Agreed.

The Program will implement this recommendation. Thus, the next study to monitor ENERGY STAR awareness will be conducted in 2012 on a biannual schedule.

ADM, Energy Sector

To be implemented immediately. Strategic Evaluation will followup on this recommendation in July 2011.
  1. NRCan should continue coordination with the provinces and the provincial utilities to further align federal and provincial programs to increase effectiveness (for example, by decreasing confusion among consumers and suppliers, which was noted as a potential issue).

Agreed.

The Program will continue coordination with the provinces and provincial utilities.

ADM, Energy Sector

To be implemented immediately. Strategic Evaluation Division will followup on this recommendation in July 2011.
  1. NRCan should continue consultations with relevant stakeholders (including industry) to introduce feasible increases in energy efficiency standards.

Agreed.

NRCan will continue consultations with relevant stakeholders.

ADM, Energy Sector

To be implemented immediately. Strategic Evaluation Division will followup on this recommendation in July 2011.

1.0 Introduction and Background

1.1 Introduction

This report provides the findings of the evaluation of Natural Resources Canada's (NRCan's) Equipment Sub-Sub Activity, which comprises four programs and one interim strategy, intended to reduce the energy used by equipment in Canada, thereby reducing GHG emissions. Covering 2004–05 to 2008–09, this evaluation was undertaken as part of NRCan's ongoing evaluation cycle and to support NRCan's commitment to provide input into the Clean Air Regulatory Agenda Theme of the Clean Air Agenda (CAA) evaluation.

1.2 Overview of the Equipment Sub-Sub Activity

The main objective of the Equipment Sub-Sub Activity is, "to gradually exclude the least efficient energyusing equipment from the market and to influence consumers to select, and manufacturers to produce, energyefficient products that perform above the minimum standards".3The Equipment Sub-Sub Activity undertakes various activities to reach the objective, centering around regulatory and nonregulatory programming aimed at increasing the efficiency of energyusing products in the residential, commercial/institutional, and industrial sectors. Increasing the energy efficiency of equipment will ultimately lead to reductions in GHG emissions, which is also a objective of the Equipment Sub-Sub Activity.4,5

GHG emissions in Canada have been trending upwards since 1990. Table 1 illustrates trends in GHG emissions in Canada in 1990 and 2006 by sector, focusing on activities that exhibited interesting or important trends over this period of time.

Table 1: Canada's Greenhouse Gas (GHG) emissions by sector and activity, 1990 & 2006 (Megatonnes carbon dioxide equivalent = Mt CO2e)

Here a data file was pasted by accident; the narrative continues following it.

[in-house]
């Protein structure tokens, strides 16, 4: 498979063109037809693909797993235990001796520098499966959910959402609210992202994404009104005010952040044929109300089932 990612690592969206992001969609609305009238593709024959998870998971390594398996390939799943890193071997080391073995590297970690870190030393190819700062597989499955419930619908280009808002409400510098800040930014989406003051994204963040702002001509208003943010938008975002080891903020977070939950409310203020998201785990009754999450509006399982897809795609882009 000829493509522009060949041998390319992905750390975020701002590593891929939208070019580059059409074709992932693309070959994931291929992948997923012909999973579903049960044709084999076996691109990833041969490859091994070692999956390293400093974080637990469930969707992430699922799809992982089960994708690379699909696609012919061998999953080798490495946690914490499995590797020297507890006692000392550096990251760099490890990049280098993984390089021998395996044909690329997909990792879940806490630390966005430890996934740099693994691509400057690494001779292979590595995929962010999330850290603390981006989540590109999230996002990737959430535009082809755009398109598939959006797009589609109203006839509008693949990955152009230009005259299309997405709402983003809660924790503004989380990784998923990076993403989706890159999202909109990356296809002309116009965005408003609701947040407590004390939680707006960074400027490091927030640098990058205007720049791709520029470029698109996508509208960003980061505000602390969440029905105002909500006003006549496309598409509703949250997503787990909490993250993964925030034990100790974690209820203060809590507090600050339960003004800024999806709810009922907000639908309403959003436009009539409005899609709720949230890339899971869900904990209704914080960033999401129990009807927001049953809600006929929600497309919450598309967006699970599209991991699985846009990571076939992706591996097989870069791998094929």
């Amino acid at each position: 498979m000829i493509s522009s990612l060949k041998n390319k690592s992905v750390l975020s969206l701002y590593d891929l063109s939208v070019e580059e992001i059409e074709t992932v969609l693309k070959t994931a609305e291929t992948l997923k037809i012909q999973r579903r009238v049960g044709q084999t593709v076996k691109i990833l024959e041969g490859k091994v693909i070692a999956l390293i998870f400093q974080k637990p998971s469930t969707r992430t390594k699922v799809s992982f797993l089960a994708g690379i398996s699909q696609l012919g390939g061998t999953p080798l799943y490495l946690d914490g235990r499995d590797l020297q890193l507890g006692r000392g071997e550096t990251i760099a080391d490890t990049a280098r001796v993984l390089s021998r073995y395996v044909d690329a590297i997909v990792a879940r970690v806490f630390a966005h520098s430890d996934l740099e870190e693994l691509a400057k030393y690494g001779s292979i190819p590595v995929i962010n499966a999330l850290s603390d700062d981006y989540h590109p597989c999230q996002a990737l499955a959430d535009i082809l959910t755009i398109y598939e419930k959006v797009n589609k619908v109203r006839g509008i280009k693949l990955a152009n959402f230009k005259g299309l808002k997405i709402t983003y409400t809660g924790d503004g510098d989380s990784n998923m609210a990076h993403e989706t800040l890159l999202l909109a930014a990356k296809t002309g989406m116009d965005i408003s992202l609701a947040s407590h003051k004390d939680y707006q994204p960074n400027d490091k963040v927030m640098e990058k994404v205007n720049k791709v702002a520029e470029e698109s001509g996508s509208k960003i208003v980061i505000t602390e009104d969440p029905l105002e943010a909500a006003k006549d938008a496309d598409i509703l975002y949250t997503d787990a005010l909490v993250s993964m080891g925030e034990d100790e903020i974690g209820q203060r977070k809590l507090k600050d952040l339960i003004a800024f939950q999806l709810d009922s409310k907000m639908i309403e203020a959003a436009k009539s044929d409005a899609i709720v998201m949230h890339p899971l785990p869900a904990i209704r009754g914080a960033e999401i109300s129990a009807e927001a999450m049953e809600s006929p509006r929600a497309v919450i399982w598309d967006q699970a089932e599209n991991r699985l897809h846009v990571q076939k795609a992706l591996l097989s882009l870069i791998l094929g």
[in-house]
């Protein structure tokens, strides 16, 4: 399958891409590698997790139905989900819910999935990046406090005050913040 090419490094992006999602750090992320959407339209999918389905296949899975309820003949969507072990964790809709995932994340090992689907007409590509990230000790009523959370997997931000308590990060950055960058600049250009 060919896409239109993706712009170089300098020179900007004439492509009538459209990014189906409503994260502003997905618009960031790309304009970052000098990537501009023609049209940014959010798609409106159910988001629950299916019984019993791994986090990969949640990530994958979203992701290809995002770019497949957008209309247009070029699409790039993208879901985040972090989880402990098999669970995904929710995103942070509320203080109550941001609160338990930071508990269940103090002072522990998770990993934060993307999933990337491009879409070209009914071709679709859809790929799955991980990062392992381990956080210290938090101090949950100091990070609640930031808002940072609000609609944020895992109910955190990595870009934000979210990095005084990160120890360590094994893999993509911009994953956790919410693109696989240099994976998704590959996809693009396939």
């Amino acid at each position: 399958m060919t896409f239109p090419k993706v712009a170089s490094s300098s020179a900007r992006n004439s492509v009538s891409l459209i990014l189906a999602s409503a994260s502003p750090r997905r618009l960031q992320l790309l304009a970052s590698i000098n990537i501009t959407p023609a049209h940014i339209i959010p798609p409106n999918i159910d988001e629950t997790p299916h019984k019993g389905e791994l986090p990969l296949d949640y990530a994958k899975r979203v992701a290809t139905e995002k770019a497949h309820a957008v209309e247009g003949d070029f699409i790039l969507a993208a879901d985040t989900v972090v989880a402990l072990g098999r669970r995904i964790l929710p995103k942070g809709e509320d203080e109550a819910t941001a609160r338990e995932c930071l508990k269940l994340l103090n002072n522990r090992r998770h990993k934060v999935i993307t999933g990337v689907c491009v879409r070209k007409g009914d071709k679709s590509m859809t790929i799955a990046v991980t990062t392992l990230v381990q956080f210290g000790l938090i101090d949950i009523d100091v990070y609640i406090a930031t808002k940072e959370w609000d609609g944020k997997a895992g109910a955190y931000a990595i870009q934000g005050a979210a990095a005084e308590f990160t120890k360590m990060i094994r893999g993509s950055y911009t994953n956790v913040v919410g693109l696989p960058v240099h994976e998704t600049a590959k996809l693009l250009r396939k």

1990
(Mt CO2e)
2006
(Mt CO2e)
Growth, 1990 2006
Residential 69.3 69.6 0.4%
Major appliances 9.3 7.7 17.2%
Other appliances* 1.8 3.8 116.0%
Commercial/institutional 47.7 60.4 26.5%
Lighting 6.4 6.0 6.0%
Space cooling 1.7 4.3 151.6%
Industrial 141.7 161.5 14.0%
Mining 21.6 40.8 89.4%
Pulp and paper 24.2 17.2 28.9%
Source: NRCan (2009h)
* Includes small appliances such as televisions, video cassette recorders, digital video disc players, radios, computers, and toasters.

Emissions in the residential sector grew only 0.4% between 1990 and 2006, due in large part to increased efficiency in space and water heating and major appliances.6 Total emissions from this sector remained relatively stable in spite of the following developments:

  • energy consumption associated with lighting and space cooling increased, due largely to a 19% increase in living space in houses produced since 1990;7
  • the number of appliances operated by Canadian households increased by 38% between 1990 and 2006;8 and
  • GHGs from "other appliances", such as televisions, digital video disc players, radios, and computers, more than doubled between 1990 and 2006.

GHG emissions in the commercial/institutional sector grew 26.5% between 1990 and 2006, largely due to increased energy demand associated with space and water heating, auxiliary equipment, and space cooling. Higher energy demand linked to heating/cooling is consistent with an overall increase in floor space in the sector over this period of time, while increased emissions from auxiliary equipment has resulted primarily from the increased use of computers and other electric devices.9 Improved energy efficiency considerably offset the overall rise in energy use. For example, in 2005, improved efficiency in such items as windows, lighting, and office equipment reduced energy consumption by 75.4 petajoules (PJ) and cut GHG emissions by 4.3 Mt CO2 equivalent.10